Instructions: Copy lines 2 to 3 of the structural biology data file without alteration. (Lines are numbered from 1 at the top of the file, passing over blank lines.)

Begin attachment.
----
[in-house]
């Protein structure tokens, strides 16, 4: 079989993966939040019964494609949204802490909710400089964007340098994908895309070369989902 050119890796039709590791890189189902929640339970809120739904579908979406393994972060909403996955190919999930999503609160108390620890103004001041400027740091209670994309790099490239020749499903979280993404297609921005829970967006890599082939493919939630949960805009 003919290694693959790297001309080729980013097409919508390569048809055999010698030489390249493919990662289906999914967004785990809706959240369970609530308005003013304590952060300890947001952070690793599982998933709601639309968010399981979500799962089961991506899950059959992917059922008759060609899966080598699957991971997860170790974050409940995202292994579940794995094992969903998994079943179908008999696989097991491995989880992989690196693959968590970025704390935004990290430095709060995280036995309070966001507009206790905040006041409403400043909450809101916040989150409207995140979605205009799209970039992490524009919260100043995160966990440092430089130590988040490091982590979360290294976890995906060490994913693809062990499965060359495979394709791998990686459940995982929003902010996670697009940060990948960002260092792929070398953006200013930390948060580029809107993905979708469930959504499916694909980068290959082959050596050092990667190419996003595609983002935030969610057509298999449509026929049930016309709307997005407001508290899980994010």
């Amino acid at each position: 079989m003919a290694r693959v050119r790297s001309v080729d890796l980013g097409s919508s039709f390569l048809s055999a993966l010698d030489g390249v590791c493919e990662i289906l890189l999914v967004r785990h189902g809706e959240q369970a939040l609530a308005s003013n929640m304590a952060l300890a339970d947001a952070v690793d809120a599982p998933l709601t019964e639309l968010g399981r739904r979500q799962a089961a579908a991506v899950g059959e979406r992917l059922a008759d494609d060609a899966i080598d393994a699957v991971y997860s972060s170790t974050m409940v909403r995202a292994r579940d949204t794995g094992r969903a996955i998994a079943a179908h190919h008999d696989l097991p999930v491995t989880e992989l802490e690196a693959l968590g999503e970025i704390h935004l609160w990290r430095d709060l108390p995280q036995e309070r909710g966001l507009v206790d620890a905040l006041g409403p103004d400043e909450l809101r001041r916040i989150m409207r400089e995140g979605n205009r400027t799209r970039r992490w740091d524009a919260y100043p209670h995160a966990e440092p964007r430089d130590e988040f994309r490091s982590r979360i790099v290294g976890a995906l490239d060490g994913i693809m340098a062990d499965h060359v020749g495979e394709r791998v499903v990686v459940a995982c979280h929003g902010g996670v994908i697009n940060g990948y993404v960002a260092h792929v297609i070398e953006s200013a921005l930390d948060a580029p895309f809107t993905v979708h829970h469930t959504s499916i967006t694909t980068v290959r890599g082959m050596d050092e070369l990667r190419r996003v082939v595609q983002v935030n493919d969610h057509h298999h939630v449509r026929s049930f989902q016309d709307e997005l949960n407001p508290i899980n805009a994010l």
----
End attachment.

């Protein structure tokens, strides 16, 4: 079989993966939040019964494609949204802490909710400089964007340098994908895309070369989902 050119890796039709590791890189189902929640339970809120739904579908979406393994972060909403996955190919999930999503609160108390620890103004001041400027740091209670994309790099490239020749499903979280993404297609921005829970967006890599082939493919939630949960805009 003919290694693959790297001309080729980013097409919508390569048809055999010698030489390249493919990662289906999914967004785990809706959240369970609530308005003013304590952060300890947001952070690793599982998933709601639309968010399981979500799962089961991506899950059959992917059922008759060609899966080598699957991971997860170790974050409940995202292994579940794995094992969903998994079943179908008999696989097991491995989880992989690196693959968590970025704390935004990290430095709060995280036995309070966001507009206790905040006041409403400043909450809101916040989150409207995140979605205009799209970039992490524009919260100043995160966990440092430089130590988040490091982590979360290294976890995906060490994913693809062990499965060359495979394709791998990686459940995982929003902010996670697009940060990948960002260092792929070398953006200013930390948060580029809107993905979708469930959504499916694909980068290959082959050596050092990667190419996003595609983002935030969610057509298999449509026929049930016309709307997005407001508290899980994010």
């Amino acid at each position: 079989m003919a290694r693959v050119r790297s001309v080729d890796l980013g097409s919508s039709f390569l048809s055999a993966l010698d030489g390249v590791c493919e990662i289906l890189l999914v967004r785990h189902g809706e959240q369970a939040l609530a308005s003013n929640m304590a952060l300890a339970d947001a952070v690793d809120a599982p998933l709601t019964e639309l968010g399981r739904r979500q799962a089961a579908a991506v899950g059959e979406r992917l059922a008759d494609d060609a899966i080598d393994a699957v991971y997860s972060s170790t974050m409940v909403r995202a292994r579940d949204t794995g094992r969903a996955i998994a079943a179908h190919h008999d696989l097991p999930v491995t989880e992989l802490e690196a693959l968590g999503e970025i704390h935004l609160w990290r430095d709060l108390p995280q036995e309070r909710g966001l507009v206790d620890a905040l006041g409403p103004d400043e909450l809101r001041r916040i989150m409207r400089e995140g979605n205009r400027t799209r970039r992490w740091d524009a919260y100043p209670h995160a966990e440092p964007r430089d130590e988040f994309r490091s982590r979360i790099v290294g976890a995906l490239d060490g994913i693809m340098a062990d499965h060359v020749g495979e394709r791998v499903v990686v459940a995982c979280h929003g902010g996670v994908i697009n940060g990948y993404v960002a260092h792929v297609i070398e953006s200013a921005l930390d948060a580029p895309f809107t993905v979708h829970h469930t959504s499916i967006t694909t980068v290959r890599g082959m050596d050092e070369l990667r190419r996003v082939v595609q983002v935030n493919d969610h057509h298999h939630v449509r026929s049930f989902q016309d709307e997005l949960n407001p508290i899980n805009a994010l």